Religion and Race: The Ministerial Exception Reexamined
Ian C. Bartrum
University of Nevada, Las Vegas, William S. Boyd School of Law
August 18, 2011
Colloquy: Northwestern University Law Review, Vol. 106, p. 191, 2011
UNLV William S. Boyd School of Law Legal Studies Research Paper Series
This essay is a contribution to the Northwestern University Law Review's colloquy on the ministerial exception, convened following the Supreme Court's decision to hear arguments in Hosanna-Tabor v. EEOC.
I take the opportunity to consider the (sometimes) competing constitutional values of racial equality and religious freedom. I offer historical, ethical, and doctrinal arguments for the position that race must trump religion as a constitutional value when the two come into conflict. With this in mind, I suggest that the ministerial exception should not shield religious employers from anti discrimination suits brought on the basis of race.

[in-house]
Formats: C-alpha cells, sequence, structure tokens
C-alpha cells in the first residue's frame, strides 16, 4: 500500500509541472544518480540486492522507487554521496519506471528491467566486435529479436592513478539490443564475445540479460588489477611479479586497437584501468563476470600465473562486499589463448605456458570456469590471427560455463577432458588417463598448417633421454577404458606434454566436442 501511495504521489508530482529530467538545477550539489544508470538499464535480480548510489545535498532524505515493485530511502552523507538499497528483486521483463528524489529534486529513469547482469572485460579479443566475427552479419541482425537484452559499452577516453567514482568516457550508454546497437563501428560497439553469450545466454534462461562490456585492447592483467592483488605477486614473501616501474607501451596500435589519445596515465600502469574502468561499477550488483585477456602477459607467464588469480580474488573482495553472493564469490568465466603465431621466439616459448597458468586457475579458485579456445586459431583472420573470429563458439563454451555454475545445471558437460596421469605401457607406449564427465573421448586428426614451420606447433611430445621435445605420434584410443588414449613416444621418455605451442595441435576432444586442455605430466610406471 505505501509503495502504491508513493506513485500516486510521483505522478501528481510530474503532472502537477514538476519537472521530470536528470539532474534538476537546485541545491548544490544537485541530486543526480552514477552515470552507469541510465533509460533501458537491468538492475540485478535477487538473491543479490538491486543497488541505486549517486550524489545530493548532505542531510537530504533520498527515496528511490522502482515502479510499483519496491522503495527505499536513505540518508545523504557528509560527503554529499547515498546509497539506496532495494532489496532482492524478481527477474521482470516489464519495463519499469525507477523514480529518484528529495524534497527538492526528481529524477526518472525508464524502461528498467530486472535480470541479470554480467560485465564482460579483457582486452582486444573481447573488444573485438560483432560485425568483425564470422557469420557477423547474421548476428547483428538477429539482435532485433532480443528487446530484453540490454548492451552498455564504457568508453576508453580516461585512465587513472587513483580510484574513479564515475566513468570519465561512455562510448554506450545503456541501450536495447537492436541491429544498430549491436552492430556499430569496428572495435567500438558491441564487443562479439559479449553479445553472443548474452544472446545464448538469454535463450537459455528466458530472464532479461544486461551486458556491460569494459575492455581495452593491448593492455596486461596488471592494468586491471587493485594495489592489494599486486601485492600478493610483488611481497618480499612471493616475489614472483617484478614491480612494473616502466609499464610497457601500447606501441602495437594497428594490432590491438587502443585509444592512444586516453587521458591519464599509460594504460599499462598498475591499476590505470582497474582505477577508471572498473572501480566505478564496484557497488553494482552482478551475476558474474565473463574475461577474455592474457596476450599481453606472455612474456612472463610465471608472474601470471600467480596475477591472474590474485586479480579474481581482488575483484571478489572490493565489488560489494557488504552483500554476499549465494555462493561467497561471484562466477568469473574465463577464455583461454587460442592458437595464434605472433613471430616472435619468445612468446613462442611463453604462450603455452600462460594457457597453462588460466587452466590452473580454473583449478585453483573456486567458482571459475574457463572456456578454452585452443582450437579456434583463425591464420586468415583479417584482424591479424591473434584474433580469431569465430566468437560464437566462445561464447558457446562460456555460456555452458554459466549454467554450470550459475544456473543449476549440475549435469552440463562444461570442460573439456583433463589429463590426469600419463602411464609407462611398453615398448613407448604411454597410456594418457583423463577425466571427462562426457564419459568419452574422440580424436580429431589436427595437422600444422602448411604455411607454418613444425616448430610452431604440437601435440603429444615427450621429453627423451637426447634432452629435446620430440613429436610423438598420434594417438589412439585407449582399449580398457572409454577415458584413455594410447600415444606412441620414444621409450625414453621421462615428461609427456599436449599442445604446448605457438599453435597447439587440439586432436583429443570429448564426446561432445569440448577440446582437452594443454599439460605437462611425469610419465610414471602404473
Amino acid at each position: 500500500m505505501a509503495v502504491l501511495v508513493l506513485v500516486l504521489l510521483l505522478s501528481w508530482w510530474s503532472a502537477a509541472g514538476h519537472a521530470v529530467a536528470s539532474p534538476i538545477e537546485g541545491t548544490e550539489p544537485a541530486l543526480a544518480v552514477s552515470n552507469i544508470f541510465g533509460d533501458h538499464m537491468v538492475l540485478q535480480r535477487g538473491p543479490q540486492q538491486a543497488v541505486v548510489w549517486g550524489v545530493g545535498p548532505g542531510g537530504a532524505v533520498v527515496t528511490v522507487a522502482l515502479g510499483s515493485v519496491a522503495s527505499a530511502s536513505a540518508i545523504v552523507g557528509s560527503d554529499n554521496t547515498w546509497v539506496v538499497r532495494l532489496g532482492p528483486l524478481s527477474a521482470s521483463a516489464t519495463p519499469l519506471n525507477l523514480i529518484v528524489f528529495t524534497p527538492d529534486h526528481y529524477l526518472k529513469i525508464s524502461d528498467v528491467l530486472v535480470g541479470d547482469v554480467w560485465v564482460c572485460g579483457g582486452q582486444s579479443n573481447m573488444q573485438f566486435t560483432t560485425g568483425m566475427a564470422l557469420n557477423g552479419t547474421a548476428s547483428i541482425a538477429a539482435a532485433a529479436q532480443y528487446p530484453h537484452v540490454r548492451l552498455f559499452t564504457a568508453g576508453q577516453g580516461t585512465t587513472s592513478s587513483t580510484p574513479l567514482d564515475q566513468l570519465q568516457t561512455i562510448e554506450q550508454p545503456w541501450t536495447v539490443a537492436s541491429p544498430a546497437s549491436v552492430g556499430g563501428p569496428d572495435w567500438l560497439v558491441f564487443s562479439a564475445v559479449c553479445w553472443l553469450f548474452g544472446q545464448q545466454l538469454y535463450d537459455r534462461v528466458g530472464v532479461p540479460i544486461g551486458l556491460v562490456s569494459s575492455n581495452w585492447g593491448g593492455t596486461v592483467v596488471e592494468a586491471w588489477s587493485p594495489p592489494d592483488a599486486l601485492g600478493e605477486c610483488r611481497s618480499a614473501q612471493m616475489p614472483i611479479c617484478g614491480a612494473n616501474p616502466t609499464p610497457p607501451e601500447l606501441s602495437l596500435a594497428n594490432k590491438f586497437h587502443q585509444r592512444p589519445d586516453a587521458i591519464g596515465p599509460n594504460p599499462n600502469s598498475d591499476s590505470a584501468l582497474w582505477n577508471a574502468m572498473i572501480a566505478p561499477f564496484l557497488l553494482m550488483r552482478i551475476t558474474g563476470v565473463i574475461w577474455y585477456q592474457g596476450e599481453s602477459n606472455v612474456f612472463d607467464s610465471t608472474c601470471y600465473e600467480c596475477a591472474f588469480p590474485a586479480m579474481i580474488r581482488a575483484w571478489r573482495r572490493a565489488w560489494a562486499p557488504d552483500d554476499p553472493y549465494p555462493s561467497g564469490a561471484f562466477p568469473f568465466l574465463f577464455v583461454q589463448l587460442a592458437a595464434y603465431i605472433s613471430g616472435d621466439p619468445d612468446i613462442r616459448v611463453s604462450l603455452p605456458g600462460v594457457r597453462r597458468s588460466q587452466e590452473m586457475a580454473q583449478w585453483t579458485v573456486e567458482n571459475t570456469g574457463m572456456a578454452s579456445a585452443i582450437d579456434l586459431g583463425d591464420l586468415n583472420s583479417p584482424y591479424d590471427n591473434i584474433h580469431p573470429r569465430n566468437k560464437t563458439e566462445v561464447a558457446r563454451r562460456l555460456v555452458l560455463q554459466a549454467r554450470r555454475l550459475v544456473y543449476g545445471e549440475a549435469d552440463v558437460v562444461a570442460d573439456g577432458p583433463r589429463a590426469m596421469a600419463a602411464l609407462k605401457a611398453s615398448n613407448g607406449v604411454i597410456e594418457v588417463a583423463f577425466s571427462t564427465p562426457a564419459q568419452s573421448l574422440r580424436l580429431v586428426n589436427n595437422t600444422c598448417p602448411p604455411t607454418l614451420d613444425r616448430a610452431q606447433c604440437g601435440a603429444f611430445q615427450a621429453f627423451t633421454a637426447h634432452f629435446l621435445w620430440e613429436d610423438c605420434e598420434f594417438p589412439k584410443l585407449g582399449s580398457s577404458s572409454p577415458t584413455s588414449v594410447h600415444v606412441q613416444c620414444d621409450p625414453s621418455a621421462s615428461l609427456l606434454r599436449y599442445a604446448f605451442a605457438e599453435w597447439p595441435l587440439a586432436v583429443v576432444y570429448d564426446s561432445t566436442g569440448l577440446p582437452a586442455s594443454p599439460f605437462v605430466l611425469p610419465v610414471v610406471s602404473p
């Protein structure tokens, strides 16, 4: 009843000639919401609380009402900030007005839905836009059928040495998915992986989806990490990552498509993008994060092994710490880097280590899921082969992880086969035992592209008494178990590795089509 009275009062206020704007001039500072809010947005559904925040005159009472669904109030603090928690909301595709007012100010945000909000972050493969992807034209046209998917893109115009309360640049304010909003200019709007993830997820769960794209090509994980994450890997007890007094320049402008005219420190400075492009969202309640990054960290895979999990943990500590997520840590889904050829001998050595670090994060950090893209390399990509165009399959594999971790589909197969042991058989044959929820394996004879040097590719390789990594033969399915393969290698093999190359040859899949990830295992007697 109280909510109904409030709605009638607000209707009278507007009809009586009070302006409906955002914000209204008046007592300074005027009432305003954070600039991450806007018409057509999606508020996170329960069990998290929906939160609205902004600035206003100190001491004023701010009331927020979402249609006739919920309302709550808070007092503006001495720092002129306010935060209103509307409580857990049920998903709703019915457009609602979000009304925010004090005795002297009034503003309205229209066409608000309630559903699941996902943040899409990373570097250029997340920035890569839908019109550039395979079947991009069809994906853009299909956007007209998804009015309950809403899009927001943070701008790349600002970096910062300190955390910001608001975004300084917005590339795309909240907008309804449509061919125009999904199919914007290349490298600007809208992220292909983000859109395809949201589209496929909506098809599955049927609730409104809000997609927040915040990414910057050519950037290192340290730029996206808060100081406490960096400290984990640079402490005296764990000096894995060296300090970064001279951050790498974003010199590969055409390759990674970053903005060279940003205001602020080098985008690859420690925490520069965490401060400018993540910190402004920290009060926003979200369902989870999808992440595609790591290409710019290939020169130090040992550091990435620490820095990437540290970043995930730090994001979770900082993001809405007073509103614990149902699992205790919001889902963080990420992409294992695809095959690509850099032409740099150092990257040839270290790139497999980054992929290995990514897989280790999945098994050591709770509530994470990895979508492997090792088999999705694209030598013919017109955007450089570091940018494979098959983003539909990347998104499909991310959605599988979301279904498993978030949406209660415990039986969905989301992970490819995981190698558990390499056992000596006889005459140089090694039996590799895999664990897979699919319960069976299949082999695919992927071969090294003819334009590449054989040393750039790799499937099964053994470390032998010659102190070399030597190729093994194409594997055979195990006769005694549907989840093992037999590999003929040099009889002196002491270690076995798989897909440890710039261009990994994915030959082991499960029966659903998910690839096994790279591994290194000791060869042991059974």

Number of Pages in PDF File: 16
Keywords: Ministerial Exception, Racial Equality, Religious Freedom, Hosanna-Tabor, Modalities, Constitutional TheoryAccepted Paper Series
Date posted: October 1, 2011 ; Last revised: February 14, 2012
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